Competent Witness
The affiant must establish that he or she is competent to lay the foundation or make the statements in the affidavit. See Fed. R. Evid. 602. Information regarding the affiant’s position with the company, job duties, and responsibilities, as well as that person’s knowledge of the company’s record-making and record-keeping practices should be documented. The witness should be examined on the company’s computer systems, how and when information is put into the computer system, and especially about the ledger, who the homeowner’s payments are forwarded to (if any) and if they are aware if the investors are being paid. Typically all a bank witness can testify about is a computer file containing information they have no control over.

 

Personal knowledge is often inferred by the judge based on an affiant’s position and the nature of the matters to which he or she testifies in the affidavit. For example, an employee who indorses mortgage notes as Vice President may be a contract employee with a rubber stamp. The majority of bank employees testifying on behalf of the bank are not competent to testify on complex legal and financial matters. An affiant’s personal knowledge and competence should not be presumed.

 

Challenging Affidavits
To challenge an affidavit that does not meet the standard requirements, requires that litigants file a motion to strike the affidavit in a timely manner and be specific as to the portions of the affidavit that are being challenged. See, e.g., Jones v. Owens-Corning Fiberglas Corp., 69 F.3d 712, 718 (4th Cir.1995). Failing to strike a motion waives your right to challenge the affidavit on appeal. This can be a fatal failure and all elements of an appeal should be vetted. An appeal that is too general can be struck. An affidavit made in bad faith or done to delay a case can result in an award including attorney’s fees (see: Fed. R. Civ. P. 56(h)). In the case of a fraudulent affidavit intended to deceive the court, sanctions and a judgment against the bank should be issued.

 
Merely alleging that documents have been robo-signed in order to obtain a new cause of action will not be granted, and attorneys who have attempted to do so have been unsuccessful. See, e.g., Me Lee v. LNV Corp., 2012 WL 1203403 (C.D. Cal. April 10, 2012-dismissing robo-signing allegations couched as an attempt to plead fraud claim). Singer v. BAC Home Loans Servicing, LP, 2011 WL 2940733, *2 (D. Ariz. July 21, 2011- holding that allegations of robo-signing do not constitute a plausible claim for relief). Homeowners must present more than bare allegations of ‘robosigning’ without any other factual support. Forensic document examiner Gary Michaels has built a successful practice finding document irregularities including digital alteration, forged signatures, metadata left on original documents and jpeg distortion that the naked eye cannot see. Again, when the homeowner obtains hard evidence of fraud, challenges bank affidavits and demands to see the actual evidence- the banks have a tendency to back down and start negotiating with the homeowner.

 
Conclusion
Obviously, it is critical for affidavit statements to be truthful, but it is equally important that the procedural aspects of obtaining evidence ensure its reliability and admissibility, especially with evidence that the banks are engaging in gross fraud to create the illusion of ownership through fraudulent documents and false affidavits. Banks that have taken shortcuts like the bank did in Sosa v. Bank of New York Mellon will lose if the affiant’s knowledge is challenged. Furthermore, banks that attempt to automate the process will eventually get sloppy and slip up if a competent foreclosure attorney authenticates documents, and attacks the witnesses qualifications. It is also important that an attorney ensure that the affiant is testifying on the documents submitted in the case, not a new set of documents that bank counsel slipped into the record unbeknownst to the homeowner. Conducting an investigation on the documents and affiant in a foreclosure case, now takes the skill of an attorney prosecuting a criminal. Also make sure the affiant has the documents properly notarized and that the affidavit is done under penalty of perjury.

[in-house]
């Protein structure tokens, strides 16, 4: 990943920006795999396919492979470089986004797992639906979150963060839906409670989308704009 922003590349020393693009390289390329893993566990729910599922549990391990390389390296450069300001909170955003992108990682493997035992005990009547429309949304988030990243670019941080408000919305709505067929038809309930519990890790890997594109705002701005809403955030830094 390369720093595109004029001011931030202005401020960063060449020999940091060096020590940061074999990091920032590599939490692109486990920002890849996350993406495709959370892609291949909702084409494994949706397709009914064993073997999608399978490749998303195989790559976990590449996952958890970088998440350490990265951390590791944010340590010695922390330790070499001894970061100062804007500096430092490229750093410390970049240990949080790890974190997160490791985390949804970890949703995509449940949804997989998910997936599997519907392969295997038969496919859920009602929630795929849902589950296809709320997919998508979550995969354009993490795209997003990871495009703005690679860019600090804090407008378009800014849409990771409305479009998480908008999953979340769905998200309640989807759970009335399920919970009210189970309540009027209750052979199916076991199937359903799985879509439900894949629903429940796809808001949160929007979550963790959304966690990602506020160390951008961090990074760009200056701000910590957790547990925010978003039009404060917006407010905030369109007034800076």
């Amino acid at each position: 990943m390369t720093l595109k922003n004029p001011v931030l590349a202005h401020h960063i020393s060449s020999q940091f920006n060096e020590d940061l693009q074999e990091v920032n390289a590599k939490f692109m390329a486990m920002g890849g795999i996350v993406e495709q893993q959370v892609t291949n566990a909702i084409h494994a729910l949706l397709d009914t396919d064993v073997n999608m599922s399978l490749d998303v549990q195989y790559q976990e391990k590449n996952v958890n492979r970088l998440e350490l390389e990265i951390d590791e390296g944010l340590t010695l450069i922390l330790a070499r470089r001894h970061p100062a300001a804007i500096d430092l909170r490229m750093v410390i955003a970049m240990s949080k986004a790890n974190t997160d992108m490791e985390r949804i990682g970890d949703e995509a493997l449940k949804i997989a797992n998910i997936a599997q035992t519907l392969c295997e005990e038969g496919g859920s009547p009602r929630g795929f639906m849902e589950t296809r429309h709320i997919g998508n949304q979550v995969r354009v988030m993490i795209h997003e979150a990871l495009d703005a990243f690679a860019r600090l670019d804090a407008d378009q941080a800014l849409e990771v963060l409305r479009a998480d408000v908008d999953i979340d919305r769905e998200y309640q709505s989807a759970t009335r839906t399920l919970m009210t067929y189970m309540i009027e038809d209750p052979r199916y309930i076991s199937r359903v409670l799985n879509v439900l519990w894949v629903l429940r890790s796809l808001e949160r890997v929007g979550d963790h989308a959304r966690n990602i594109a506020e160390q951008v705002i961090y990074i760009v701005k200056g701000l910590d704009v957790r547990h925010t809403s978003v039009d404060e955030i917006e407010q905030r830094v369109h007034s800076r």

In the case of Sosa v. Bank of New York Mellon, the judge ruled that the evidence submitted was not competent to establish the bank’s standing as nonholder in possession with the rights of the holder, but getting to this point took skill on the part of the attorney. Had the attorney allowed the affiant’s testimony to stand the homeowner would have lost on appeal. Judges May and Judge Gerber are judges that apparently understand that when the rule of law is followed the right party will prevail.
See more at: http://stopforeclosurefraud.com/2016/03/24/sosa-v-the-bank-of-new-york-mellon-fl-4dca-the-witnesss-entire-body-of-knowledge-on-the-subject-was-limited-to-what-the-witness-learned-from-a-search-on-the-internet-su/#sthash.BmGMLqB7.dpuf

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BONY/Mellon is among those who are attempting to use a Power of Attorney (POA) that they say proves their ownership of the note and mortgage. In No way does it prove ownership. But it almost forces the reader to assume ownership. But it is not entitled to a presumption of any kind. This is a document prepared for use in litigation and in no way is part of normal business records. They should be required to prove every word and every exhibit. The ONLY thing that would prove ownership is proof of payment. If they owned it they would be claiming HDC status. Not only doesn’t it PROVE ownership, it doesn’t even recite or warrant ownership, indemnification etc. It is a crazy document in substance but facially appealing even though it doesn’t really say anything.